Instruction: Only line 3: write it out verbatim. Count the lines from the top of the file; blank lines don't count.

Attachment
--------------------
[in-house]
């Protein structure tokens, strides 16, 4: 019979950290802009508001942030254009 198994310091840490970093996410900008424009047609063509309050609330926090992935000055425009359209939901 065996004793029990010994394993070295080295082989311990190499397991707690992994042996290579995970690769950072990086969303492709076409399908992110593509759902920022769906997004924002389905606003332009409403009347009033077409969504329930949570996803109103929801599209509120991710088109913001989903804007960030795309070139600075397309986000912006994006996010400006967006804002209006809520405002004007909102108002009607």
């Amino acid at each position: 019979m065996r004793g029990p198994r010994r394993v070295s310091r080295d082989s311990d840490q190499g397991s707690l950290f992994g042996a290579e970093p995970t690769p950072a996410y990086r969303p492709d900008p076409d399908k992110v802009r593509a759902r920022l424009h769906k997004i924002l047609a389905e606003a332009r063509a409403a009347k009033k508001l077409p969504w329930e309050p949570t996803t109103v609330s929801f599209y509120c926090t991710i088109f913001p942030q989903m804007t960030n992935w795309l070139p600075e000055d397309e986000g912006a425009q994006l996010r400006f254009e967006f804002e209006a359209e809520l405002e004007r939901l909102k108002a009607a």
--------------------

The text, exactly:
């Amino acid at each position: 019979m065996r004793g029990p198994r010994r394993v070295s310091r080295d082989s311990d840490q190499g397991s707690l950290f992994g042996a290579e970093p995970t690769p950072a996410y990086r969303p492709d900008p076409d399908k992110v802009r593509a759902r920022l424009h769906k997004i924002l047609a389905e606003a332009r063509a409403a009347k009033k508001l077409p969504w329930e309050p949570t996803t109103v609330s929801f599209y509120c926090t991710i088109f913001p942030q989903m804007t960030n992935w795309l070139p600075e000055d397309e986000g912006a425009q994006l996010r400006f254009e967006f804002e209006a359209e809520l405002e004007r939901l909102k108002a009607a």